the bedroom, he started to change back to human. He was tired, and there was no urgency, so the change was very slow.
I peeled off everything I was wearing and threw it into the dirty clothes. Then I walked into the bathroom and turned on the shower. It took a long time to get clean. The ash clung with surprising tenacity, and since at least some of that ash had once been a person—a zombie person—I had to get it all off.
When I finally came out, Adam was stretched out on the bed, naked and asleep. He was clean, and his hair was wet, so he’d used the other upstairs shower.
I watched him while I towel dried my hair. Peter joined me. Dead or alive, he was a werewolf, he didn’t care that I was naked, so I didn’t bother covering up.
“He’s a good man,” he told me, looking at Adam.
“Yes,” I agreed.
Peter tilted his head down to look me in the eye, and he smiled. “You know he doesn’t believe that. He thinks he is a monster.”
“It’s all right,” I said. “What he thinks doesn’t change the facts.”
“I told him where you were,” Peter said. “You sent me away. Sent me here. But I found Adam, and I told him where you were and what the vampires had you doing.”
“You left before I knew what they were going to ask me to do.”
“You’re a walker,” he said. “And they were facing a necromancer who could bind the dead. Of course they wanted you.”
See, even a dead man was smarter than I was.
“Peter,” I said, “it’s time for you to go. I know how to fix what Frost did to you.”
Asil had given me back my necklace in the car.
“Good,” Peter said. “But I would like to sleep beside her one more time.”
“Yes,” I told him. “Okay.”
He changed into his wolf one last time and left the room without a backward glance.
I walked over to the bed and slid my sore fingers across the damp skin of Adam’s shoulder. What if we had only one more time to sleep together? One last time.
He could have died instead of Peter.
I pulled the covers out from under him, and he was so tired he didn’t even move. But when I got in bed beside him, he reached out and tugged me close.
“So,” said Adam, holding the back door open for me as the snow smothered the last of the Rabbit’s funeral pyre. “Why are you lucky?”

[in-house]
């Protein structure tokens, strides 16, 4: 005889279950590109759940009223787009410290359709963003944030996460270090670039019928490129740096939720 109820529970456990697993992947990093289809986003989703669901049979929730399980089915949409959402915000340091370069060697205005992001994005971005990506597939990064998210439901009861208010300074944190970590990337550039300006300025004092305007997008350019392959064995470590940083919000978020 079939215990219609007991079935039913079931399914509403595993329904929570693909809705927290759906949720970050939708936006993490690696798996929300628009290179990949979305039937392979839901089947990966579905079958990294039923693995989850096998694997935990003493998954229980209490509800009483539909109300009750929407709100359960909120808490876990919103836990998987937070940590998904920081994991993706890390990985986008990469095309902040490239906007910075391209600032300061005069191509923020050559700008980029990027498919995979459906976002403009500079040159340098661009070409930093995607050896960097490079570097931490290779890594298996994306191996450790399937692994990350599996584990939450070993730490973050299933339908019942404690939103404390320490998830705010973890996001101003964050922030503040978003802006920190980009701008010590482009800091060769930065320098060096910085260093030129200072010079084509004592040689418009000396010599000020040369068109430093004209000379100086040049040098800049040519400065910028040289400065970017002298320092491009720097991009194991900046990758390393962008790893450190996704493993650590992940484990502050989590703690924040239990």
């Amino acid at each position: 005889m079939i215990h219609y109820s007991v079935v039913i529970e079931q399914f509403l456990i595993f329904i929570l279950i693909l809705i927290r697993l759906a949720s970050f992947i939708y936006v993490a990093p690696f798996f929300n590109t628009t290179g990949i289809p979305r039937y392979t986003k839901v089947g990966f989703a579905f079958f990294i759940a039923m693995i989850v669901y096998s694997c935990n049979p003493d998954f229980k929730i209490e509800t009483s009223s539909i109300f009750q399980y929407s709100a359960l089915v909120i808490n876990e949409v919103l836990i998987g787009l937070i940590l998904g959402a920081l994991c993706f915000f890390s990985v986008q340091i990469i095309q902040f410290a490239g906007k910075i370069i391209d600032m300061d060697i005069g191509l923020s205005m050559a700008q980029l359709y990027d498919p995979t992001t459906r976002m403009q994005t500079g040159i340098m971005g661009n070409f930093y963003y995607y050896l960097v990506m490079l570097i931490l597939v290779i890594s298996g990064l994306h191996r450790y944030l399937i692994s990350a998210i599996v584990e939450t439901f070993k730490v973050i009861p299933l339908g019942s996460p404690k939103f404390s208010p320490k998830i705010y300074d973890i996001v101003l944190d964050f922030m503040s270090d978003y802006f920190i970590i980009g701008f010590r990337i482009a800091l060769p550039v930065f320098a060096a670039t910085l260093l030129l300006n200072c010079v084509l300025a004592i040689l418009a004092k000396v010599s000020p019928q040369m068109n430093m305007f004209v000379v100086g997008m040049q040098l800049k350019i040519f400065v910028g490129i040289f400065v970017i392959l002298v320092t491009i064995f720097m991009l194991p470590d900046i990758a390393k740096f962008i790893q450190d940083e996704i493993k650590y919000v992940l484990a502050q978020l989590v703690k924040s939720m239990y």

“Because.” I leaned into him instead of going inside, pressing him against the doorjamb. His lips tasted like smoke and hot dog, with a touch of chocolate. He tasted warm and alive.
Once upon a time I proved that I will quit because I don’t like something, but I won’t quit because I can’t
something. That’s how I ended up with a degree in German—which I didn’t speak well when I graduated in 1988, and it didn’t get any better from disuse. When I decided Zee would be German, I threw in a few German phrases here and there in the first two Mercy books. I kept it simple—how hard could it be?
Then I got this lovely e-mail from a nice man in Germany who told me that he liked the books—but my German was pretty bad.
I said, “Thank you, and you know you have a job now, right?”
So from that point on, Michael Bock and his lovely wife, Susann, have given Zee’s German its authenticity. That doesn’t mean I’m right all the time; even they can’t prevent me from transferring things from his e-mail to my manuscript incorrectly. I know just enough to get it wrong.
When Zee needed a good spell to use in
, Michael and Susann gave him voice. When Tad needed a spell in this book, Michael came through for me again. He and I worked on the English translation together.
Mirror reflect, find father’s image and voice in the depths of your senses.
His words his form, my words my form, lead, guide, drive together in a connection of your reality.
Bind our realities, our being, in nature and song.
P ATTY B RIGGS
The wolf stumbled from the cave, knowing that someone was searching for him and he couldn’t protect himself this time. Feverish and ill, his head throbbing so hard that it hurt to move, he couldn’t pull his thoughts together.
After all this time, after all of his preparations, he was going to be brought down by an illness.
The searcher’s tendrils spread out again, brushing across him without recognition or pause. The Northlands were rife with wild magic—which is why other magic couldn’t work correctly here.
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